While it is common for many women to have children by more than one father, what complicates this issue is the fact that many males also have more than one"baby mother."In the patriarchal movement of Rastafari, for example, it is a well known fact that"most Rasta men like to have more than one queen. (Yawney, 68)"Consequently, polygamous household arrangements are common in Jamaica and among other islands of the Caribbean. While seemingly degrading, being able to share the economic and social responsibilities of child rearing with other women does have it's advantages. While discontent with their social position is currently on the uprise among many women of Rastafari, in the past Rastafarian women have willingly adopted this communal lifestyle. This clipping from an article written by two Rastafarian sistren in 1978 defends this way of life.

"...You will find a man who will show one of his queens that there is another queen and eventually he will introduce them and after that who knows, they may well see eye to eye. In that way all the queens can associate more fully with each other, give each other guidance and understanding, therefore helping their chÈildren grow up in the rightful way. This way a dread can be with all his youths at the same time, and also there are less unmarried mothers about...Why not dwell with all of them in peace and love like the days I and I know before slavery (P. and Bernie 1978:7)?"

Outside of Rastafarianism communal living exists on a similar scale throughout the Caribbean among the 'yards.' The residential arrangement of the tenement yards in Kingston, Jamaica, for example, although leaving much to be desired as far as the conveniences we take for granted such as trash collection, sewerage disposal, ect., actually enable the occupants to form the support systems necessary to survive the hardships of raising a family on a single, menial income. Female-headed households are largely placed among the disadvantaged sections of Caribbean populations (Ellis, pg. 34). With this in mind, it is no wonder that most of the housing units within these yards are rented by women.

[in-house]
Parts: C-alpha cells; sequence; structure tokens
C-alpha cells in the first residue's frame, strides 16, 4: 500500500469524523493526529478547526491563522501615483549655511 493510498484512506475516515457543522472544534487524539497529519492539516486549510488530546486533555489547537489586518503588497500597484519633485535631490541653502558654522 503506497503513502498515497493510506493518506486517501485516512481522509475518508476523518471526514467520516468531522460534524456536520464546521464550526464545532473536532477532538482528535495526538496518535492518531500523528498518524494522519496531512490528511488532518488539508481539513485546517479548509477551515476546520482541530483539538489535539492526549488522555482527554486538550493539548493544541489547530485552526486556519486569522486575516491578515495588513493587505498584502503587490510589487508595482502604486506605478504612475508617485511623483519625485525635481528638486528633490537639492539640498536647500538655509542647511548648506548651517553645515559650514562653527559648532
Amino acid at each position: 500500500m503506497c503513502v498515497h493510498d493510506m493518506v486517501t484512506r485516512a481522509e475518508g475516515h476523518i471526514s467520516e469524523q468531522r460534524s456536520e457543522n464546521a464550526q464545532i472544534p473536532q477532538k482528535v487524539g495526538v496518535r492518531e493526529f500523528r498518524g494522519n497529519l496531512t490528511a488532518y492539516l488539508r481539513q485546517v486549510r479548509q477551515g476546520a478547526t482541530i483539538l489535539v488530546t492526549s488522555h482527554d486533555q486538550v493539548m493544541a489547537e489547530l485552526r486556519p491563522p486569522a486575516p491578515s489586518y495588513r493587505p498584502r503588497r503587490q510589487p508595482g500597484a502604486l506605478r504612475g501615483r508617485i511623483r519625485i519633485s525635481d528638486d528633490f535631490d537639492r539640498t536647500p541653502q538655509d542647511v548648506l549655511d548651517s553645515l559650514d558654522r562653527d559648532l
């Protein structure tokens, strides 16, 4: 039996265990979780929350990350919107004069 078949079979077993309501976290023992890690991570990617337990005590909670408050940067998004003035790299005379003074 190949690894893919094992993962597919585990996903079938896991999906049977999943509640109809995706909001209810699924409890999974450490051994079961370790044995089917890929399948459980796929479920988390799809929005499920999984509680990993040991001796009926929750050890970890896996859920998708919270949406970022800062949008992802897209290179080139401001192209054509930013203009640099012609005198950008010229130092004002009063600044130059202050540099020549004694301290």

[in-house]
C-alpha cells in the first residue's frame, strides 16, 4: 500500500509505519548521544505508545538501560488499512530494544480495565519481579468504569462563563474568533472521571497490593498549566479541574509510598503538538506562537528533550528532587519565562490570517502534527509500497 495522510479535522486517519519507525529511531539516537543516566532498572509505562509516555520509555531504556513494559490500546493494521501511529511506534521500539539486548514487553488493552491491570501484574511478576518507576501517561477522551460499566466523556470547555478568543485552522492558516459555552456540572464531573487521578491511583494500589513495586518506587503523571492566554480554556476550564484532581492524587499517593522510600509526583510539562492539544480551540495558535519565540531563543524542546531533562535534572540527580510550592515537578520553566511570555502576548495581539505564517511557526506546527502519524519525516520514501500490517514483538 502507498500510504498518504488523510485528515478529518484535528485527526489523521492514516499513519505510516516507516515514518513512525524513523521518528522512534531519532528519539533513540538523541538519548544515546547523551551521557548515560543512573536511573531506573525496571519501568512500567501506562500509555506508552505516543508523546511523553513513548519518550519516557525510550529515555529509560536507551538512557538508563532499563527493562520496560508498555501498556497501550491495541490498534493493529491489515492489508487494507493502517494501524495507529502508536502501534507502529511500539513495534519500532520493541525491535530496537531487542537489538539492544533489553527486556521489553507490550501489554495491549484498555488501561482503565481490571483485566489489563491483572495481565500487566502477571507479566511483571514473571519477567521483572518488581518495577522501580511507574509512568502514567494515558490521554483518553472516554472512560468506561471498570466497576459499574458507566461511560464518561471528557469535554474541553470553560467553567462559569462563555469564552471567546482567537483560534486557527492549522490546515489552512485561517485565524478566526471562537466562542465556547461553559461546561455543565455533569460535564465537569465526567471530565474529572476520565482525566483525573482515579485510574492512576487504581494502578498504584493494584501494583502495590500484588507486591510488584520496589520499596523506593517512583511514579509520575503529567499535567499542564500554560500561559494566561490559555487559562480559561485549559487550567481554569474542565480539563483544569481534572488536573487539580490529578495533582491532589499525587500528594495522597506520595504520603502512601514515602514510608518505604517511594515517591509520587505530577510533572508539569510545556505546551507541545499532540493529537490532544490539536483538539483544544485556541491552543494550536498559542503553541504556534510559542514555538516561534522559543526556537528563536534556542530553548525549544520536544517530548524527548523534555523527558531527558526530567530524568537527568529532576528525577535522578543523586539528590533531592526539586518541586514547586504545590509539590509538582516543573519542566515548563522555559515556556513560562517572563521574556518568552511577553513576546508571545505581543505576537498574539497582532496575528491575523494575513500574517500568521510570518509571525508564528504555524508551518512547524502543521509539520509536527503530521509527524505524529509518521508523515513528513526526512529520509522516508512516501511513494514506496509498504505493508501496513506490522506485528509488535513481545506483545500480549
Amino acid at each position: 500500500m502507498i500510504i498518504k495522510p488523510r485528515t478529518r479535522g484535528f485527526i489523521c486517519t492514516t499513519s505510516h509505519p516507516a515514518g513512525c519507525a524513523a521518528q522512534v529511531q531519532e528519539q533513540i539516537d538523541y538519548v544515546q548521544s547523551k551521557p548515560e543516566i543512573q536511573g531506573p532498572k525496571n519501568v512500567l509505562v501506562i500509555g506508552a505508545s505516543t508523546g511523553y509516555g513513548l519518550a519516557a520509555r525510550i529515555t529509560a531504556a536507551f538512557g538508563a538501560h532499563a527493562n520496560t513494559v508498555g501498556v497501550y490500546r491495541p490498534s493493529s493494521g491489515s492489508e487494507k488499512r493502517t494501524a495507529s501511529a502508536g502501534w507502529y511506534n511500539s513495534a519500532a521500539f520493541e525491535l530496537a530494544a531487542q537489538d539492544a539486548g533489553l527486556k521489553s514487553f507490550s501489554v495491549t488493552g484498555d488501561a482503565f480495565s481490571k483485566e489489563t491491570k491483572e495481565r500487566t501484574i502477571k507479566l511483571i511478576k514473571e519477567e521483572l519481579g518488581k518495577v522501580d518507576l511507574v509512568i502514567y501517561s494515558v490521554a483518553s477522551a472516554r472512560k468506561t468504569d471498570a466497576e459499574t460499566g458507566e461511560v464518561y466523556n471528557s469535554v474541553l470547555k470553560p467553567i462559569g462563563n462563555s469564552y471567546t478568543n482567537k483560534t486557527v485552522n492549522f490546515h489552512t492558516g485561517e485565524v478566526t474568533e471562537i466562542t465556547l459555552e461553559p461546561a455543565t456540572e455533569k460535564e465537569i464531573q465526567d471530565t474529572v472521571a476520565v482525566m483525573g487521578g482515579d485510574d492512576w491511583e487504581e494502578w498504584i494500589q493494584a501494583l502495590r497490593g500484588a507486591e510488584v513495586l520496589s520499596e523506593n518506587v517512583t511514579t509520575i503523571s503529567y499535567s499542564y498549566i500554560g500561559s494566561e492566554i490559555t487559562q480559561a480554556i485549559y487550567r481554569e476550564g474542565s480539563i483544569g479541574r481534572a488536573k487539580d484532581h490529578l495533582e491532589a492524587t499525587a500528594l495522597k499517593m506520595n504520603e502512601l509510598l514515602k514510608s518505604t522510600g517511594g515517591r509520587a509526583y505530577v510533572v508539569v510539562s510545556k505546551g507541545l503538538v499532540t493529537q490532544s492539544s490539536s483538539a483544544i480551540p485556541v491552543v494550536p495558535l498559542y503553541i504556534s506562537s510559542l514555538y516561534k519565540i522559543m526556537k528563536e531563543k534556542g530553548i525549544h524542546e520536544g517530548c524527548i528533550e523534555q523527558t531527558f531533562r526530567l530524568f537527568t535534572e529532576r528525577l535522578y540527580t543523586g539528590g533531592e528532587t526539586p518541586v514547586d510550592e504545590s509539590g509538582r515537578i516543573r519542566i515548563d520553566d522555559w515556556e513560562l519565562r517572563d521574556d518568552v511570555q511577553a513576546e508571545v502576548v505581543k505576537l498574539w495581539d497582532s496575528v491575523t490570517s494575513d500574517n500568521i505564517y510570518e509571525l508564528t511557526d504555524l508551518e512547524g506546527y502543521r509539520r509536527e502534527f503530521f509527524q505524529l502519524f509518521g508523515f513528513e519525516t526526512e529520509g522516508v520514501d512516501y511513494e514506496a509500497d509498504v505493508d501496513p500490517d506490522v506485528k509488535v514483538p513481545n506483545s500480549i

Having the responsibiliÙties of paying the rent each month, and supporting their children, these single mothers often depend on their neighbors, extended family and close friends to care for their children while they are at work. It is common also for meals to be shared among the extended family units of the yards, along with the emotional support they depend on from one another. One women interviewed for the WICP (Women In Caribbean Project) described the relationship between her neighbors in the yard as follows:"Sometimes you see children, you don't even know them, but they are going with their clothes tear down and so you call them and fix them up, especially girls...There's a lady right now living down below me there and If I is sick, I can go and tell her things rough with me and she would say, I have this and I wonder if it is of any use to you , and I would do the same for her. That is how we live. (Senior, pg. 140)"